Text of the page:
The Nigerian Army on Friday cited President Trump's immigration speech from a day earlier to justify shooting and killing protesters who had thrown rocks at its troops.
The clip shows the United States president saying, in reference to Central American migrants, "they want to throw rocks at our military, [then] our military fights back".
"Please Watch and Make your Deductions", read the tweet, which included a video clip in which Trump says: "Anybody throwing stones, rocks. we will consider that a firearm because there is not much difference". "They want to throw rocks at our military, our military fights back", said Trump.
In the video, Mr Trump said armed troops should consider equating rock-throwing with shooting from a rifle. When they throw rocks like they did at the Mexico military and police, I say consider it a rifle.
The US embassy in Nigeria said Thursday it was "concerned" and called for an investigation. Amnesty International says that the protesters were peaceful and that 45 of them were killed, while the Nigerian military maintains that the demonstrators were armed and only six people died.
The Islamic Movement in Nigeria (IMN), otherwise known as Shiites, yesterday, vowed to continue their protest in Abuja, Nigeria's capital until their leader, Sheikh Ibrahim Elzazaky, is released unconditionally as directed by the court two years ago.
But that did not stop the army from pointing to Trump's comments about Central American migrants and refugees as justification.
Accoring to the Nigerian Army, the protesters had pelted the soldiers and policemen with stones and other risky items.
Samantha Power, who served as ambassador to the United Nations under President Barack Obama, tweeted an image of the now-deleted Twitter post by the Nigerian military.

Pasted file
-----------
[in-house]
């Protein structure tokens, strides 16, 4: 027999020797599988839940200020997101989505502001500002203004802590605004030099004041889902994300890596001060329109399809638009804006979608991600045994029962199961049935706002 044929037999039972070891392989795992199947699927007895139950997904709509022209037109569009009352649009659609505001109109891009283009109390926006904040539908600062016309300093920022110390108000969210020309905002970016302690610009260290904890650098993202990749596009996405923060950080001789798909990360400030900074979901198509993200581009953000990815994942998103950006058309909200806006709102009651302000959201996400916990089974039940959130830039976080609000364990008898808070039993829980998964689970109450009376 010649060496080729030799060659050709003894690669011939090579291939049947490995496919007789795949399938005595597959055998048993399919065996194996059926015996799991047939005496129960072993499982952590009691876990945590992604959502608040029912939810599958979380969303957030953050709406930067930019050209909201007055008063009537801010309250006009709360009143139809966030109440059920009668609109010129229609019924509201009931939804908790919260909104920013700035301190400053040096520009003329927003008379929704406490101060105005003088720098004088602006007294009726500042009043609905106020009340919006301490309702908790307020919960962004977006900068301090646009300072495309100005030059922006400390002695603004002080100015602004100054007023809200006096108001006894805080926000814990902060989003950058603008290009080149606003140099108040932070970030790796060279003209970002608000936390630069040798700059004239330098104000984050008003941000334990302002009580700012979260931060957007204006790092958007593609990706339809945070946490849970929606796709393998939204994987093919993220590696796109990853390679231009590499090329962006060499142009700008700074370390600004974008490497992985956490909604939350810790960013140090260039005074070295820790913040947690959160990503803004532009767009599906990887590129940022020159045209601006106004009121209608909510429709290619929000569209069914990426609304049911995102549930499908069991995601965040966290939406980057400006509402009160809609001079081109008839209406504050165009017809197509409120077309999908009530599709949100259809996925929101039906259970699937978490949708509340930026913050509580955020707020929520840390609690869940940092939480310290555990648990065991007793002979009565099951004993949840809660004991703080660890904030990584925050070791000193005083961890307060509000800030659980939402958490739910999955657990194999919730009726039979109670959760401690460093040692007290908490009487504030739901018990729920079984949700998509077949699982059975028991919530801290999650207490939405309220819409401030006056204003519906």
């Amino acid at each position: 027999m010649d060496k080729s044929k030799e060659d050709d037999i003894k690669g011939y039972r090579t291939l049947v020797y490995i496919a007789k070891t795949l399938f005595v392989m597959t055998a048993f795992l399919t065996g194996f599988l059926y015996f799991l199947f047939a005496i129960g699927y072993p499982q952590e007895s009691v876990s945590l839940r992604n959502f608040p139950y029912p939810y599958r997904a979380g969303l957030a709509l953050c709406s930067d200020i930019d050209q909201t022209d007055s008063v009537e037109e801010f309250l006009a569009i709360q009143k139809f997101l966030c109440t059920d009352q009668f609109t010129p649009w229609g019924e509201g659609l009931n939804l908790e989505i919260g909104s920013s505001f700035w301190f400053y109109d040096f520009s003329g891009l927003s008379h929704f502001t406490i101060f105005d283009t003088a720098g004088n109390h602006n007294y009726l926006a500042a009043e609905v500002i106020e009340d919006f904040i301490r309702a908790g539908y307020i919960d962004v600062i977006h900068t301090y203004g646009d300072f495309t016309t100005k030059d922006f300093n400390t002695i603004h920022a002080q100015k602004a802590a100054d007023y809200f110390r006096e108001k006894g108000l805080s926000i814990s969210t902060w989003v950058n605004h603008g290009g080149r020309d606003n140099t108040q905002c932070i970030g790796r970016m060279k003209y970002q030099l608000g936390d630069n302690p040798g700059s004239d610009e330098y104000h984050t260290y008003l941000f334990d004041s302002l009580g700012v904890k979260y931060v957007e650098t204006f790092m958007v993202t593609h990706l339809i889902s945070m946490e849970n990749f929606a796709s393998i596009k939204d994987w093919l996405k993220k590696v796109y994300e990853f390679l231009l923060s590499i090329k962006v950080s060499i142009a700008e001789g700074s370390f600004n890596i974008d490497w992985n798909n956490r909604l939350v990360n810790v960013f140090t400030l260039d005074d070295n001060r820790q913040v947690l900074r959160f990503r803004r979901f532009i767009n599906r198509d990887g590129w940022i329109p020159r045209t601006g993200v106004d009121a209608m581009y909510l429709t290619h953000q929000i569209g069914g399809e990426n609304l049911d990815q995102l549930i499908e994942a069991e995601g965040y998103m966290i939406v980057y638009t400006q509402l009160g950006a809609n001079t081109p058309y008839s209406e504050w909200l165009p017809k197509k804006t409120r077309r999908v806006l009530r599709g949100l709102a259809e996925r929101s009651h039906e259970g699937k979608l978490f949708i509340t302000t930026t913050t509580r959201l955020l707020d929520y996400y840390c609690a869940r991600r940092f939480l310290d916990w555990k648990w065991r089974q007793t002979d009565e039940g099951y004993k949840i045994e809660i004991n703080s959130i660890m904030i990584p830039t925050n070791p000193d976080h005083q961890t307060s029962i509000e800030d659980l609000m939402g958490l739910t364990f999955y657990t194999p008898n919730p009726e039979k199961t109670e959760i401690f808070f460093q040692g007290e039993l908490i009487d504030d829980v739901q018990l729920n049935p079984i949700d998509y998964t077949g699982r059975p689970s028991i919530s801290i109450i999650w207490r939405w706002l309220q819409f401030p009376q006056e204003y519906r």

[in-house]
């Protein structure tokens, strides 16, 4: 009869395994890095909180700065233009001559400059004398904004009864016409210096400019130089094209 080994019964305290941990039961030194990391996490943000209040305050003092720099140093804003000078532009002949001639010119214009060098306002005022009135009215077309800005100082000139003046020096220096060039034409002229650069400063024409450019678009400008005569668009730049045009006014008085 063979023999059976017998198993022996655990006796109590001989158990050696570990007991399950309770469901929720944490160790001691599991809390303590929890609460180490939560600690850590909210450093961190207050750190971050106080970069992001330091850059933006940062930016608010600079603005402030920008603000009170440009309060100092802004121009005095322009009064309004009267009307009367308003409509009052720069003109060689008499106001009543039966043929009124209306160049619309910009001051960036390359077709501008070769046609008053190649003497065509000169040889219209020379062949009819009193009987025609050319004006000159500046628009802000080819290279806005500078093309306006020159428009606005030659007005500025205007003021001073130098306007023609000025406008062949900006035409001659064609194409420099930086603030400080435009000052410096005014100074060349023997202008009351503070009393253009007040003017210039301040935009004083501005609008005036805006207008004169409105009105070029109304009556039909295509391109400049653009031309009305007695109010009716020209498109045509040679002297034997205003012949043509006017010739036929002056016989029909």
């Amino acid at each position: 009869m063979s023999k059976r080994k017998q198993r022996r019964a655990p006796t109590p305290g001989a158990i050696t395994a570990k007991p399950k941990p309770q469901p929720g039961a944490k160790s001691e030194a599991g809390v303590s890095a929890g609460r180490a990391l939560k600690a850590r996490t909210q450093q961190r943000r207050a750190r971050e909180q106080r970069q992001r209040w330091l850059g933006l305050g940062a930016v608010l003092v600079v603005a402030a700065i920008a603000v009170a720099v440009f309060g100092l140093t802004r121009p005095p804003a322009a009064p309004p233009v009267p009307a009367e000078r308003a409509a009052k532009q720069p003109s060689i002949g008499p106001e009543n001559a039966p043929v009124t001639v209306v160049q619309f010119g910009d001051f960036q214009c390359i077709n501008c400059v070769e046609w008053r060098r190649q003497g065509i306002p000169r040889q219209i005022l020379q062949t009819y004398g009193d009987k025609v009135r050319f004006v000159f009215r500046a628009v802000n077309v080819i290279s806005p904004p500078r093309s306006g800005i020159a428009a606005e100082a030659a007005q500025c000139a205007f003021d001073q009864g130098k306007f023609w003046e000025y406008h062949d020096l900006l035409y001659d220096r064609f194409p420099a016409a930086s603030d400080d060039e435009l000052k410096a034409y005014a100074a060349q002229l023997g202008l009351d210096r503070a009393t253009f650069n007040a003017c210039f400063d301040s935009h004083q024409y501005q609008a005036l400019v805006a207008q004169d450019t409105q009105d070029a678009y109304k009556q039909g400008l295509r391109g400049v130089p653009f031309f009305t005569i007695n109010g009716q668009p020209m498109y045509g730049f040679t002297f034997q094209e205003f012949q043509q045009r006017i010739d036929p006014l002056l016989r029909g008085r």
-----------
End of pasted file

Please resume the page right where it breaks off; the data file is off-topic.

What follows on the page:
Asked about the president's remarks, a Pentagon spokesperson said, "We will not discuss hypothetical situations or specific measures within our rules on the use of force, but our forces Are trained professionals who always have the inherent right of defense". His recent inflammatory statements, made days before the USA midterm elections, have clearly been seized upon by some in the Nigerian military as an abusive new standard to which they would like to adhere.
John Agim, a spokesman for the Nigerian Army, told The Times the video was in response to Amnesty International, which had accused the army of using excessive force. The human rights group said the protesters were killed by security forces using automatic weapons on Saturday and Monday in Abuja, the capital, and the neighboring state of Nasarawa.
The Nigerian military tells a different story. "I believe you know that he uses stone", Agim said.
Amnesty International had described the firing of live ammunition to disperse a peaceful gathering without warning as a "clear violation of Nigerian and international law".